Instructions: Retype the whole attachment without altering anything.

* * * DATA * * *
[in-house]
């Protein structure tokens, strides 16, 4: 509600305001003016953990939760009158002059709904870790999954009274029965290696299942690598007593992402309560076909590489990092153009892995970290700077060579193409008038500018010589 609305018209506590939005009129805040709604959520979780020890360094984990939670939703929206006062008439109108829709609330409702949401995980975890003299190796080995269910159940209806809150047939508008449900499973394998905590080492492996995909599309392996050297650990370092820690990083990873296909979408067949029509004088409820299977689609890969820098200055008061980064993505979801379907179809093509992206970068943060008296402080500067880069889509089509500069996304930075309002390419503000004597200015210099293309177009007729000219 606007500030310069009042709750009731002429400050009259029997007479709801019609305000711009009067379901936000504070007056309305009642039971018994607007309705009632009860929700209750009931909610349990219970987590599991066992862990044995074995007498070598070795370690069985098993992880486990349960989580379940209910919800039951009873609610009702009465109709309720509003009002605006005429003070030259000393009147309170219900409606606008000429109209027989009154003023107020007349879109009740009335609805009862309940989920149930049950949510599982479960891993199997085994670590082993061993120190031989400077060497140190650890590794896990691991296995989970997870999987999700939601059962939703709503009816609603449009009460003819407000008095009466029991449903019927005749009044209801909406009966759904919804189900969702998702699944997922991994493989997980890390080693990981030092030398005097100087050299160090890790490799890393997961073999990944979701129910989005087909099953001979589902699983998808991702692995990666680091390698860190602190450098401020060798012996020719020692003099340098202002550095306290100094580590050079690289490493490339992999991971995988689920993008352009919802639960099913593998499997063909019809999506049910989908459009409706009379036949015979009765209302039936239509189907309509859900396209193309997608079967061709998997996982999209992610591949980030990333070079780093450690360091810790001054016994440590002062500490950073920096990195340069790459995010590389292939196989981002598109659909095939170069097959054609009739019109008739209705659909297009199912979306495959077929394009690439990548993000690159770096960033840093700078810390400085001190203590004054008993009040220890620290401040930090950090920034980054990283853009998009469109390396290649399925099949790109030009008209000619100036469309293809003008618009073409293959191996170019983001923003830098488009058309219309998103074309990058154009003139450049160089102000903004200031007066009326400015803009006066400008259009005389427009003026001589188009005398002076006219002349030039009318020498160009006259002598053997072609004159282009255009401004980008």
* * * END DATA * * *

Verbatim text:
[in-house]
């Protein structure tokens, strides 16, 4: 509600305001003016953990939760009158002059709904870790999954009274029965290696299942690598007593992402309560076909590489990092153009892995970290700077060579193409008038500018010589 609305018209506590939005009129805040709604959520979780020890360094984990939670939703929206006062008439109108829709609330409702949401995980975890003299190796080995269910159940209806809150047939508008449900499973394998905590080492492996995909599309392996050297650990370092820690990083990873296909979408067949029509004088409820299977689609890969820098200055008061980064993505979801379907179809093509992206970068943060008296402080500067880069889509089509500069996304930075309002390419503000004597200015210099293309177009007729000219 606007500030310069009042709750009731002429400050009259029997007479709801019609305000711009009067379901936000504070007056309305009642039971018994607007309705009632009860929700209750009931909610349990219970987590599991066992862990044995074995007498070598070795370690069985098993992880486990349960989580379940209910919800039951009873609610009702009465109709309720509003009002605006005429003070030259000393009147309170219900409606606008000429109209027989009154003023107020007349879109009740009335609805009862309940989920149930049950949510599982479960891993199997085994670590082993061993120190031989400077060497140190650890590794896990691991296995989970997870999987999700939601059962939703709503009816609603449009009460003819407000008095009466029991449903019927005749009044209801909406009966759904919804189900969702998702699944997922991994493989997980890390080693990981030092030398005097100087050299160090890790490799890393997961073999990944979701129910989005087909099953001979589902699983998808991702692995990666680091390698860190602190450098401020060798012996020719020692003099340098202002550095306290100094580590050079690289490493490339992999991971995988689920993008352009919802639960099913593998499997063909019809999506049910989908459009409706009379036949015979009765209302039936239509189907309509859900396209193309997608079967061709998997996982999209992610591949980030990333070079780093450690360091810790001054016994440590002062500490950073920096990195340069790459995010590389292939196989981002598109659909095939170069097959054609009739019109008739209705659909297009199912979306495959077929394009690439990548993000690159770096960033840093700078810390400085001190203590004054008993009040220890620290401040930090950090920034980054990283853009998009469109390396290649399925099949790109030009008209000619100036469309293809003008618009073409293959191996170019983001923003830098488009058309219309998103074309990058154009003139450049160089102000903004200031007066009326400015803009006066400008259009005389427009003026001589188009005398002076006219002349030039009318020498160009006259002598053997072609004159282009255009401004980008």